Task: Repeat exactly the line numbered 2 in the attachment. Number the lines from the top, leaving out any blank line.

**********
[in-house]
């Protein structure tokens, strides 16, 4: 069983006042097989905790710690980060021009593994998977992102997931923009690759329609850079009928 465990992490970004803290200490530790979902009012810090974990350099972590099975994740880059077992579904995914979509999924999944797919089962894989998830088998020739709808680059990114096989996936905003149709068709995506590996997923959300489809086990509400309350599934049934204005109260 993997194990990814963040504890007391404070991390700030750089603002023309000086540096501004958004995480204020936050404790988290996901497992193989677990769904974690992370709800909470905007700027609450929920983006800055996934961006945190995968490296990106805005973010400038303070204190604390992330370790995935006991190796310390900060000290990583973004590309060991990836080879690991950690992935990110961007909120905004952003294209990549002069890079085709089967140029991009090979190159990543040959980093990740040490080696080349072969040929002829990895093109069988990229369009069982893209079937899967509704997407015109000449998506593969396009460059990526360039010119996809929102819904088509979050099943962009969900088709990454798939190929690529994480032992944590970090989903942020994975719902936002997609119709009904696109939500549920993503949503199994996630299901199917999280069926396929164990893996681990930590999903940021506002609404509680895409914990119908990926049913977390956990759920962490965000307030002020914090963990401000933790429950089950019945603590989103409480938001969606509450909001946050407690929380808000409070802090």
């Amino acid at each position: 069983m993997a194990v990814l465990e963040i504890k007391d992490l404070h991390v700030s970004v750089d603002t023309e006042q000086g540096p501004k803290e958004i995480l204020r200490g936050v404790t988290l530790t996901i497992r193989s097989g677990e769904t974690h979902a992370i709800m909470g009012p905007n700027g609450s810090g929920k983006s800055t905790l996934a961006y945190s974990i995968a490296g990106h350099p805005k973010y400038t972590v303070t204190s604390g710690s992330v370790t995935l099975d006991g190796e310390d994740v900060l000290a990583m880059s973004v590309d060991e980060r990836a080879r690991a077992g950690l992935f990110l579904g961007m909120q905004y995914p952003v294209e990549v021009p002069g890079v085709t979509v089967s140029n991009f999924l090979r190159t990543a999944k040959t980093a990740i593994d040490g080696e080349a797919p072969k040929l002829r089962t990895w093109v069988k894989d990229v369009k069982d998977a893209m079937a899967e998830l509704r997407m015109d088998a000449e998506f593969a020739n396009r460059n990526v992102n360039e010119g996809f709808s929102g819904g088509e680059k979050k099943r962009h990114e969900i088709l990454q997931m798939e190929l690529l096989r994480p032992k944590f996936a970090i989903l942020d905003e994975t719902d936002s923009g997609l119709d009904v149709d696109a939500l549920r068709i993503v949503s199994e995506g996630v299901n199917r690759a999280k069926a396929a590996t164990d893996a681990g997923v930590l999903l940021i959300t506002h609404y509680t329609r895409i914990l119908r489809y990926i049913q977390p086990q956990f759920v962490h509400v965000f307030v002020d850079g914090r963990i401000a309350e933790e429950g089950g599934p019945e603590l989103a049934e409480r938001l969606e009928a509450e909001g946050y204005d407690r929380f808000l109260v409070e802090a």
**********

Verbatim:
């Protein structure tokens, strides 16, 4: 069983006042097989905790710690980060021009593994998977992102997931923009690759329609850079009928 465990992490970004803290200490530790979902009012810090974990350099972590099975994740880059077992579904995914979509999924999944797919089962894989998830088998020739709808680059990114096989996936905003149709068709995506590996997923959300489809086990509400309350599934049934204005109260 993997194990990814963040504890007391404070991390700030750089603002023309000086540096501004958004995480204020936050404790988290996901497992193989677990769904974690992370709800909470905007700027609450929920983006800055996934961006945190995968490296990106805005973010400038303070204190604390992330370790995935006991190796310390900060000290990583973004590309060991990836080879690991950690992935990110961007909120905004952003294209990549002069890079085709089967140029991009090979190159990543040959980093990740040490080696080349072969040929002829990895093109069988990229369009069982893209079937899967509704997407015109000449998506593969396009460059990526360039010119996809929102819904088509979050099943962009969900088709990454798939190929690529994480032992944590970090989903942020994975719902936002997609119709009904696109939500549920993503949503199994996630299901199917999280069926396929164990893996681990930590999903940021506002609404509680895409914990119908990926049913977390956990759920962490965000307030002020914090963990401000933790429950089950019945603590989103409480938001969606509450909001946050407690929380808000409070802090």